Dry Shampoo May Not Cause Baldness -- but You Still Shouldn't Use It

woman losing hair

Easy, wonderful, life-saving dry shampoo has been getting a bad rap lately, with women complaining that their hair's falling out from using the stuff.


That's probably enough to get you to put down the aerosol can and walk (or run) away. But before you do, CafeMom asked Ken L. Williams, DO, FISHRS, surgeon, and founder of Orange County Hair Restoration in Irvine, California, and author of Hair Transplant 360 -- Follicular Unit Extraction, to explain just what the hell is going on with everyone's fave morning time-saver -- and how freaked we all should be.

His answer was NOT what we expected.

But before we get to that, let's back up and explain how dry shampoo works. As simply as possible, it exists to get rid of excess oil on your scalp because you, uh, didn't get in the shower and use the REAL stuff.

"Typically," Dr. Williams explains, "the primary agent to 'clean' the scalp is either alcohol or, more traditionally, a starch-like product. This absorbs excess oil and grease in the hair, giving it a cleaner, fresher appearance."

Back in the olden days, "shaking corn starch into hair achieved the same effect," he adds. It's just that now you get something blasted onto your scalp via a fancy aerosol spray.

But despite all the horror stories you may read on the Internet (because isn't that 99 percent of what the Internet is?), "there's no evidence that dry shampoos cause hair loss," Dr. Williams assures.

More from CafeMom: Rocking a Trendy Top Knot or Bun May Make You Go Bald

"After a careful review of the medical literature," he says, "I can't find one case of hair loss that's been reported associated with dry shampoo."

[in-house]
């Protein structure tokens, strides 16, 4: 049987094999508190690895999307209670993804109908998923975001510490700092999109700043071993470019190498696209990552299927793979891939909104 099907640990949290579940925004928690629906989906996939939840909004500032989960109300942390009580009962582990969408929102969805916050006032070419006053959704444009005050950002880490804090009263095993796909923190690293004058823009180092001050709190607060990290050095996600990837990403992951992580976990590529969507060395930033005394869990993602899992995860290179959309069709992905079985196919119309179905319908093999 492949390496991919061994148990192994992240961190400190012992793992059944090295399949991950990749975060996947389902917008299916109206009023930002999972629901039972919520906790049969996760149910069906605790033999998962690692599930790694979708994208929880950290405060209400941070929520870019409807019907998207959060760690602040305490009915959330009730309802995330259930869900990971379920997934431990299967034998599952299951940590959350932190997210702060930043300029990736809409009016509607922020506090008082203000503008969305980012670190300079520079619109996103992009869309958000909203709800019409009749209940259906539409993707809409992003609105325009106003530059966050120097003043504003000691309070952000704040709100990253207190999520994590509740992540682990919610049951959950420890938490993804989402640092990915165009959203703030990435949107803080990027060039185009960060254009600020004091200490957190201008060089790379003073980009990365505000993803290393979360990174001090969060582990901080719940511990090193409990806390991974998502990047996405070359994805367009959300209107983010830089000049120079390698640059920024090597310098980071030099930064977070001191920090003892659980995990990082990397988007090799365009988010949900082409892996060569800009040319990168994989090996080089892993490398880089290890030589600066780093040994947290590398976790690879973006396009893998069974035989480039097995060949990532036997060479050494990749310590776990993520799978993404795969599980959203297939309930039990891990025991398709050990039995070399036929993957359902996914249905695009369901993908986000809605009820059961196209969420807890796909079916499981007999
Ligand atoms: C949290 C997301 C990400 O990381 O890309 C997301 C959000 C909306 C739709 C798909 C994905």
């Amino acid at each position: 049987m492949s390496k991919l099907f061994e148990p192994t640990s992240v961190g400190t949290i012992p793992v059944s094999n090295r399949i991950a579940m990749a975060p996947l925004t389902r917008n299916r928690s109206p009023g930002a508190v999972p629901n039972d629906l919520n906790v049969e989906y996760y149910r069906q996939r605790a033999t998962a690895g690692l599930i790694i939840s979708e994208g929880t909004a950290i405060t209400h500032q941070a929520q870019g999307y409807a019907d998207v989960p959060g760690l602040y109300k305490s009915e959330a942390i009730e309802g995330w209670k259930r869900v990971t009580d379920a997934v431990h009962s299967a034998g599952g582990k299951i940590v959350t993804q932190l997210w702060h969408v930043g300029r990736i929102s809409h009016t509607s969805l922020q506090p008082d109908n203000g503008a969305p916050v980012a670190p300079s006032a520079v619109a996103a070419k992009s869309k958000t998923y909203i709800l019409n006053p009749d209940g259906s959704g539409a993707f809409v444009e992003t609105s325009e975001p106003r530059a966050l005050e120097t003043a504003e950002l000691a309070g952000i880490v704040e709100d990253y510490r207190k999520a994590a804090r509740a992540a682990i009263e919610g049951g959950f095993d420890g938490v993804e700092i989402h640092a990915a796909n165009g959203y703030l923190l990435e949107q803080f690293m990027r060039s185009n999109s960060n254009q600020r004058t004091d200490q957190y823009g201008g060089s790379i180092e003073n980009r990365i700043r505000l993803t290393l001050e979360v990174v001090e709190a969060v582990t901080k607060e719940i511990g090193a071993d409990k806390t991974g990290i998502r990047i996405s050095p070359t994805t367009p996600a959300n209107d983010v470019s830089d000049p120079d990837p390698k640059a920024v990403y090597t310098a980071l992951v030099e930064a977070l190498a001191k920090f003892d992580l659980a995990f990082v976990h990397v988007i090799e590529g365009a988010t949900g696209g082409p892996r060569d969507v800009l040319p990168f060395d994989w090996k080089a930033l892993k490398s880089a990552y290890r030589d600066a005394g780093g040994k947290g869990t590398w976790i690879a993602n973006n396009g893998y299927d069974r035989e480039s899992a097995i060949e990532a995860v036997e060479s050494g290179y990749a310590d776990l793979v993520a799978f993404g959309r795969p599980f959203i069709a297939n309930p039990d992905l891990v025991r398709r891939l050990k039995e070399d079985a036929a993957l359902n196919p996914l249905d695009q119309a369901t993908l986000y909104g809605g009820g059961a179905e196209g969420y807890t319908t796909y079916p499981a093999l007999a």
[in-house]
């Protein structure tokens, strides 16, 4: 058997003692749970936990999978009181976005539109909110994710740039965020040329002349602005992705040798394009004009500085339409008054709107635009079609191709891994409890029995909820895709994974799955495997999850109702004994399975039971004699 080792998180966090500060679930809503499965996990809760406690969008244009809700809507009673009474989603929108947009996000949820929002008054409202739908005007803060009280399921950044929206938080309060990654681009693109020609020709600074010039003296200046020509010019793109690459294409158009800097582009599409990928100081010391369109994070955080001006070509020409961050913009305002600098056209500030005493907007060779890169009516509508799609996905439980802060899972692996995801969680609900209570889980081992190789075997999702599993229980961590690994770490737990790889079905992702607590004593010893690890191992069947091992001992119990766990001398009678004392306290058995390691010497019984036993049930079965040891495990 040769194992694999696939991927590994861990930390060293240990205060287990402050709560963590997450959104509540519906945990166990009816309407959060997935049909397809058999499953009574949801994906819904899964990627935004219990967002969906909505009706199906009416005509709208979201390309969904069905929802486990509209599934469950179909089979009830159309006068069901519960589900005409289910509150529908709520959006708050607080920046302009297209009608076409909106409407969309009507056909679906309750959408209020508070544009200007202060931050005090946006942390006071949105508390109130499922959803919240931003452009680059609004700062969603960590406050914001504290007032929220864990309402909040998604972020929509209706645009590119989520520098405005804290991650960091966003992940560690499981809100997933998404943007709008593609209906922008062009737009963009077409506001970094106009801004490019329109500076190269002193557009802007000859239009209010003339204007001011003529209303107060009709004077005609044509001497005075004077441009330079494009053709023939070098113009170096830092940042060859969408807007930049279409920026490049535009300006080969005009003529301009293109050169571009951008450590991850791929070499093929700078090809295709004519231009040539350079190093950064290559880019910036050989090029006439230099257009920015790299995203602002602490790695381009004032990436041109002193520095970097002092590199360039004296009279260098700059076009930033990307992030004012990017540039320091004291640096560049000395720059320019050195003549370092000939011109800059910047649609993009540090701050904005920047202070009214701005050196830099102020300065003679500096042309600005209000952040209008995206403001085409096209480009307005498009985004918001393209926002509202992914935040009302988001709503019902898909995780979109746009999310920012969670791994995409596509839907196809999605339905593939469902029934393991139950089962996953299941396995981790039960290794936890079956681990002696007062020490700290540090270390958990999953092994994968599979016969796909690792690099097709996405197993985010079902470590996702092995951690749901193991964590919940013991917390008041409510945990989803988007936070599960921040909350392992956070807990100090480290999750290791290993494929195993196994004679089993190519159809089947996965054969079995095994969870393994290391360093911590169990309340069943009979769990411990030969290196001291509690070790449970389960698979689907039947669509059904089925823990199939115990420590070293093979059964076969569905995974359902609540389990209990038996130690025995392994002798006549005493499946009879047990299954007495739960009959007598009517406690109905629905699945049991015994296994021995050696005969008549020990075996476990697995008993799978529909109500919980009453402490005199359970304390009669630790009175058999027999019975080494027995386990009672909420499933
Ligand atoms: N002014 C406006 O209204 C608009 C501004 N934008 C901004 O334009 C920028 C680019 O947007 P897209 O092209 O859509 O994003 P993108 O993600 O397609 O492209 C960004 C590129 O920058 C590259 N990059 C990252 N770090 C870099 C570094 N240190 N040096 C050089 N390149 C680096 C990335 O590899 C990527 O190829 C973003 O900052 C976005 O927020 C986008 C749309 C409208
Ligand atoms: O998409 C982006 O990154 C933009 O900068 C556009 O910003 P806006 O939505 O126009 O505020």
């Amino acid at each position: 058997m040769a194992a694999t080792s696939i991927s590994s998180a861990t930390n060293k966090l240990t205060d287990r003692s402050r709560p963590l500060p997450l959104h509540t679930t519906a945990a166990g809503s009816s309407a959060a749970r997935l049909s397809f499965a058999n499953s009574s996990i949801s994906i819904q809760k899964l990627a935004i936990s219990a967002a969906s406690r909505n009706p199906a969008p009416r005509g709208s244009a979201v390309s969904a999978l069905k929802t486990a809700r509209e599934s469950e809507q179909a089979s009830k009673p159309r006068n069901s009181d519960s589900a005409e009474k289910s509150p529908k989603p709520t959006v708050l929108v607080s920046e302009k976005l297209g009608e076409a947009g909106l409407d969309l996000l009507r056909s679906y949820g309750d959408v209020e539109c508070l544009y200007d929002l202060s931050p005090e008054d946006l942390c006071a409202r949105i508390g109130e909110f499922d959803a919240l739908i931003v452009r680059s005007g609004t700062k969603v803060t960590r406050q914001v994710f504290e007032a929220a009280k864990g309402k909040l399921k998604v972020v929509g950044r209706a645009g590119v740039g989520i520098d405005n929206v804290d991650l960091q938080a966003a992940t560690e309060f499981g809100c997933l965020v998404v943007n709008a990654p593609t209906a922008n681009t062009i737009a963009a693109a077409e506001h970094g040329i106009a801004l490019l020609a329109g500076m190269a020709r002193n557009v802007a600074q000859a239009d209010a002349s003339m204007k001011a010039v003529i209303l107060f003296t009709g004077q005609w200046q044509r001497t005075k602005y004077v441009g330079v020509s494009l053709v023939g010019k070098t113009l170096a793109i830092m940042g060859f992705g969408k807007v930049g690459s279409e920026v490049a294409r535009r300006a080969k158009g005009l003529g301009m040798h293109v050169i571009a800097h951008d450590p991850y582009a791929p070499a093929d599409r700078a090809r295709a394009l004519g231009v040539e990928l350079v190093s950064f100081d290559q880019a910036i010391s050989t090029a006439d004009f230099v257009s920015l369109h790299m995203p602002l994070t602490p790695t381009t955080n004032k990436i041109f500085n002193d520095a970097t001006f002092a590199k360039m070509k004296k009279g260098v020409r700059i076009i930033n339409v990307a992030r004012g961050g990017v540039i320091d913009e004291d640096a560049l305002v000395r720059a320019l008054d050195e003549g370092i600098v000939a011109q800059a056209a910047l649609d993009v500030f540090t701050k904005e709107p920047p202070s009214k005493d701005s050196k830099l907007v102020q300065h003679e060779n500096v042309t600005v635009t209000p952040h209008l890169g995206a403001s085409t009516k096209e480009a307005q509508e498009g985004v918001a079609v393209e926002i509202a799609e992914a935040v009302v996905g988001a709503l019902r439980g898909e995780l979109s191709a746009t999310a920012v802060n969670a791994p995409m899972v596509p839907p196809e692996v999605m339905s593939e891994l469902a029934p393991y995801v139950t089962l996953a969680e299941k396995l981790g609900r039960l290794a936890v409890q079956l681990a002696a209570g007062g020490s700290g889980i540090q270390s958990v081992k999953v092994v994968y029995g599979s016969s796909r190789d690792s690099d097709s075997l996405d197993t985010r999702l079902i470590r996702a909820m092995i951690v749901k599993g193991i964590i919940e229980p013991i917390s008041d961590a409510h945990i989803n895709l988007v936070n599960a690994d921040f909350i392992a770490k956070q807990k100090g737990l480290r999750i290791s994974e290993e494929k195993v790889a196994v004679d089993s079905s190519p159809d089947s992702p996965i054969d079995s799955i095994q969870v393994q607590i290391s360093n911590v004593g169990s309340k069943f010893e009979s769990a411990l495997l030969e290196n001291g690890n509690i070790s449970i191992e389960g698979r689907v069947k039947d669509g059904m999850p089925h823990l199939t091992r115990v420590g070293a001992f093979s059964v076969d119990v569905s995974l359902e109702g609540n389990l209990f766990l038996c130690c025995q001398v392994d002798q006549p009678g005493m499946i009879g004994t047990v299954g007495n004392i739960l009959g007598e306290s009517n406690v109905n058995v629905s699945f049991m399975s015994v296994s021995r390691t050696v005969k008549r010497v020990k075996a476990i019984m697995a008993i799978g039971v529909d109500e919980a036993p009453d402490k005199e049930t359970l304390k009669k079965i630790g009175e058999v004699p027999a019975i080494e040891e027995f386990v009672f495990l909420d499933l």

What's most likely happening, he says, is that the use of dry shampoo is coincidental, and the person who's seeing his or her hair thin (or fall out) after dry shampoo use has some other risk factors present.

Like genetics, hormones, medical health, and even stress.

We lose about 100 hairs on a good day, says Dr. Williams. But "the hair cycle is often impacted by stress, depression, and anxiety disorders. Just the worry by patients on whether dry shampoos will cause hair loss will in and of itself cause hair loss."

Okay. So that's ... good news. We think.

But! This doesn't mean you can use dry shampoo with abandon. Dr. Williams admits he isn't a fan of the stuff -- and for a good reason you might not have considered.

"There are over 3,100 chemicals in the fragrance industry that can be used to create a shampoo product," he points out. Preservatives, surfectants, detergents -- all this man-made goop gets absorbed into your body through your skin -- "just like any topical medication a physician prescribes," Dr. Williams says.

You'll be doing your health a favor if you choose a gentle, natural WET shampoo made from ingredients you actually recognize.

Meaning no petrochemicals, phthalates, parabens, sodium laureth/lauryl sulfate, or polyethylene glycols, says Dr. Williams.

So where does that leave us, when it comes to dry shampoo?

That it's not great to use -- just not for the reason everyone thinks.


Image via Roman Samborskyi/Shutterstock

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